Denmark | |
30 June 2006
You can spend an entire week at Roskilde if you so wish, which probably accounts for the frenzied reaction when the bands
start. With superstars including G'N'R, Dylan, Kanye West and Arctic Monkeys who can blame them?
Roskilde Festival, Denmark, 26 June-2 July
A peculiar, paradoxical experience, Roskilde is undoubtedly a festival of confusing contradiction; the
campsites are scenes of devastation almost from day one, yet from the air the tents are arranged in neat square sections,
there is a carefree approach to spending a penny – or a Kroner – in that anywhere goes and the locals go
anywhere but the toilets remain clean throughout, while the sense of frantic hedonism, as is perfectly illustrated by the
amount of personal space people are afforded for dancing, never threatens to develop into disrespect for fellow festival-goers.
it to an English equivalent and the contrasts are even more marked. For starters the festival is located in a town but the
acts play long into the night without incurring the wrath of local curtain-twitchers, upset that for one week of the year
they can’t take their 4x4 to the park and walk their golden retriever. Unbelievably, the beer is more expensive too,
probably because it comes with an actual taste, but the crowd are much more drunk.
What stands out the most here though
is the enthusiasm of the punters for the acts. They love live music, really love it, in a fanatical, fierce and obsessive
way; in fact they would probably stalk it and post it obscene, naked drawings of themselves riding a giant cock-shaped guitar
if that were possible, such is their passion for literally every performer on show in Denmark this weekend.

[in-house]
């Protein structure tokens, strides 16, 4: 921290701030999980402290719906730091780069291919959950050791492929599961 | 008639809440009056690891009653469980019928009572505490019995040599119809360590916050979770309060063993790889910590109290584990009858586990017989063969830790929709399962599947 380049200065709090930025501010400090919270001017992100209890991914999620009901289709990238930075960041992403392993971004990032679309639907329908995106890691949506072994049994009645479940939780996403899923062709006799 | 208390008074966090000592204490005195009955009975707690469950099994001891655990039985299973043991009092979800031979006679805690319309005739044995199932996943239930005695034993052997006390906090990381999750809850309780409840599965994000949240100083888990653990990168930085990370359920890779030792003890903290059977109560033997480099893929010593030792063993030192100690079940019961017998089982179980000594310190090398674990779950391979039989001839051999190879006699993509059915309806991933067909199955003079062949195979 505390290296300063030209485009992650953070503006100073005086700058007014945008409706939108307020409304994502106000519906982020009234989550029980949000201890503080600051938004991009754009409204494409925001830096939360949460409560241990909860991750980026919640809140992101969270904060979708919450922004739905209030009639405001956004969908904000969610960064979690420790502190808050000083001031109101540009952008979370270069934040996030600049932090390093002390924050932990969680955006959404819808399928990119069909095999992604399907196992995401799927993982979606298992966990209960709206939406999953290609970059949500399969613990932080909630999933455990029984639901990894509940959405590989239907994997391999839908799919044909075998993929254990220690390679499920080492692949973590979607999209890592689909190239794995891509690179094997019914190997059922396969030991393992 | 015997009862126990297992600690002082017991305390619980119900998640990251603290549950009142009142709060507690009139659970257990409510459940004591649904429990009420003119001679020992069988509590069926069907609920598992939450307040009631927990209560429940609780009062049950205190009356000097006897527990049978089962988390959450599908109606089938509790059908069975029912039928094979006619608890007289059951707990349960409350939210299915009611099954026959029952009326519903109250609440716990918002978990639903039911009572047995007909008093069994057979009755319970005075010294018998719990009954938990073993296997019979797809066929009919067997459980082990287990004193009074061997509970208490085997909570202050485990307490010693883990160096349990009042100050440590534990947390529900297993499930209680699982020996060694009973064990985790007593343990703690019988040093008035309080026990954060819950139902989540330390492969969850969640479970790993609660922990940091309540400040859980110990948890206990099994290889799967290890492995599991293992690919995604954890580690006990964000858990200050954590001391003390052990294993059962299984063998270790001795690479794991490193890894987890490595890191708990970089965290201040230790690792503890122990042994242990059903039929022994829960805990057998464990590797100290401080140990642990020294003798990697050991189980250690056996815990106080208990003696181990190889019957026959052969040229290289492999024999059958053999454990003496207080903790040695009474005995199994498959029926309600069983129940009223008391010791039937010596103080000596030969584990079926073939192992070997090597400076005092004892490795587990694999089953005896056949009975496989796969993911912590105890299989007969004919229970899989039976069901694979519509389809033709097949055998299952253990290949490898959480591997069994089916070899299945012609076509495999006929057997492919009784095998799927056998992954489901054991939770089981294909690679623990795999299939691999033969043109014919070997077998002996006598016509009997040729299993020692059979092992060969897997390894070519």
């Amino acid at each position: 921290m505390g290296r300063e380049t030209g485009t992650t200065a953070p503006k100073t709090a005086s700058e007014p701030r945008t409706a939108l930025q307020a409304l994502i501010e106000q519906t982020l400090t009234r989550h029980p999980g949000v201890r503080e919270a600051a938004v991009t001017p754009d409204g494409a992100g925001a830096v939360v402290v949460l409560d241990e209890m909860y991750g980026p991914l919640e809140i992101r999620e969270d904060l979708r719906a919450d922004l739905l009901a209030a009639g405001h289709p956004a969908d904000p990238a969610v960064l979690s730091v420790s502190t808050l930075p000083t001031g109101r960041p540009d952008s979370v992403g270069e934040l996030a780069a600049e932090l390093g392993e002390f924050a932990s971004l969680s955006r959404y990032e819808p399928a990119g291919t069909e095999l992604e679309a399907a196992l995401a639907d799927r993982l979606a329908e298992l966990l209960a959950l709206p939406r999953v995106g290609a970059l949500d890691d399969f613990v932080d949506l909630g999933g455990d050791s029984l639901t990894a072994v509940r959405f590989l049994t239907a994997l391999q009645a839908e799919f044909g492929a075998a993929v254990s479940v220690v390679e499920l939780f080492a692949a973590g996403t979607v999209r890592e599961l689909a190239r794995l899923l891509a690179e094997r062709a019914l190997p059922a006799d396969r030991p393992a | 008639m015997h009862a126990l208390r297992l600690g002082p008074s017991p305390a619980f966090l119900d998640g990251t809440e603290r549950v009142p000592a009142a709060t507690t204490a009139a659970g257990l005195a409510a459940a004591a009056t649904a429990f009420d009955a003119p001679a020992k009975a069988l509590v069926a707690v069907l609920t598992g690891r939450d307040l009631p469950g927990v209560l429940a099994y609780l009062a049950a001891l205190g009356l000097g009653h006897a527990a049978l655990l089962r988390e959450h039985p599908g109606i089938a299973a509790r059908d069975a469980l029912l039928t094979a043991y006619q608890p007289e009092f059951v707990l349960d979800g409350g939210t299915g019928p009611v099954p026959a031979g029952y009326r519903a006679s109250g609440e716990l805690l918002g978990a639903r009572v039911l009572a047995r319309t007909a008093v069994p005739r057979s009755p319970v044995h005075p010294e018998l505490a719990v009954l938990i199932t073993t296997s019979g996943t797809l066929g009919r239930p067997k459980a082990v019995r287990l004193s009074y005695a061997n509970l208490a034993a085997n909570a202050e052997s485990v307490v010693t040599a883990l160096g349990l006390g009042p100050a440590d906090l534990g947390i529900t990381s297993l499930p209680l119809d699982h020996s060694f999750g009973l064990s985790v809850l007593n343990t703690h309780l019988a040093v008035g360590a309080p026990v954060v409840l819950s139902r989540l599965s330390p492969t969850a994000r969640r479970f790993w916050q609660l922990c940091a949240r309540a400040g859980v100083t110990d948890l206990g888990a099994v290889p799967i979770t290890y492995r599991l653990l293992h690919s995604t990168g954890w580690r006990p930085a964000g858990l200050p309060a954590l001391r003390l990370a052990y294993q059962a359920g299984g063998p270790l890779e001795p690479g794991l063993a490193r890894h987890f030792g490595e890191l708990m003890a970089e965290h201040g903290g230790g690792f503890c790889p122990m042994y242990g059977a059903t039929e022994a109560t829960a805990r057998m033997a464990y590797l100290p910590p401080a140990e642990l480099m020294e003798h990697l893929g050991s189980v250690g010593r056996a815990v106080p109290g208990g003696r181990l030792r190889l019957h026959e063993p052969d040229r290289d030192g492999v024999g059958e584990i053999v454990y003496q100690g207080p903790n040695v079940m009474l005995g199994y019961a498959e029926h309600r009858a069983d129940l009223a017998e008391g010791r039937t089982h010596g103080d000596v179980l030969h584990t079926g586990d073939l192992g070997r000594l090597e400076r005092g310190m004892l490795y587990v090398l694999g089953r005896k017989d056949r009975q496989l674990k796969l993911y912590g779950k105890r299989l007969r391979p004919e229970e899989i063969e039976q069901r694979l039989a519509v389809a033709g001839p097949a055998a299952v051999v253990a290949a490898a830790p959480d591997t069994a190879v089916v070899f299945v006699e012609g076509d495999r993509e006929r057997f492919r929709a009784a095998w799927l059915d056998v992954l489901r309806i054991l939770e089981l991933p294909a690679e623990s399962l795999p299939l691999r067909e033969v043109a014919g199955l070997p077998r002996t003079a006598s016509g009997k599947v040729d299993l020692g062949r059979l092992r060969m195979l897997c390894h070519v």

are first to realise this given that, save for the likes of the hilariously stony-faced Norwegian thrashers Purified
in Blood who warm things up on Wednesday, they are kicking-off the festival-proper on the Odeon Stage. It’s
obvious that the opening of the gates four days ago only served to whip up the frenzied crowd, who are so desperate for some
action that they maniacally whoop and clap every time a roadie tweaks a string. Perhaps nobody has told them that it’s
not party anthems on the agenda, but brooding, Brummie-rock.
Nevertheless, Editors seem to thrive on the salivating
zeal of the drunken Danes who mouth the wrong words without a care. They’re energetic and aggressive, Tom Smith forcefully
pirouetting with his guitar wedged under his armpits at about Level 42, as they rip through 2005 debut ‘The Back Room’.
‘Blood’ sets the pulse racing, every beat backed by rhythmic claps, and when they wheel out ‘Bullets’
and the rest of the big guns, neck hairs quickly stand to attention. It’s a better than promising start to the weekend
and they even make a decent fist of a brave ‘Road to Nowhere’ cover.
Despite her name Jenny Wilson
is actually Swedish and whilst being poles apart in terms of style from Editors she attracts an equally excited tentful. Bounding
on stage dressed like a giant tulip, her outfit is disregarded Bucks Fizz-style early on to reveal a heavily pregnant
stomach. She gets shoulders and toes twitching with a bright, harmonic mix of 60’s girl-pop and electronic-edged summery
jangles fittingly commencing as the sun breaks the clouds for the first time.
You can say what you like about Axl
Rose, that, for example, he looks more like a cross between James Hetfield and Mick Hucknall than the bandana-toting
God of old, or that his new material has taken more than twice as long as the Second Coming to emerge. You can even suggest
that nobody knows who the fuck his band are nowadays but you certainly can’t argue that he isn’t still, wrinkles
and all, every inch a rock ‘n’ roll behemoth and when he takes to the stage – accompanied of course by his
gut-ripping chainsaw voice – it’s hardly surprising that pandemonium ensues.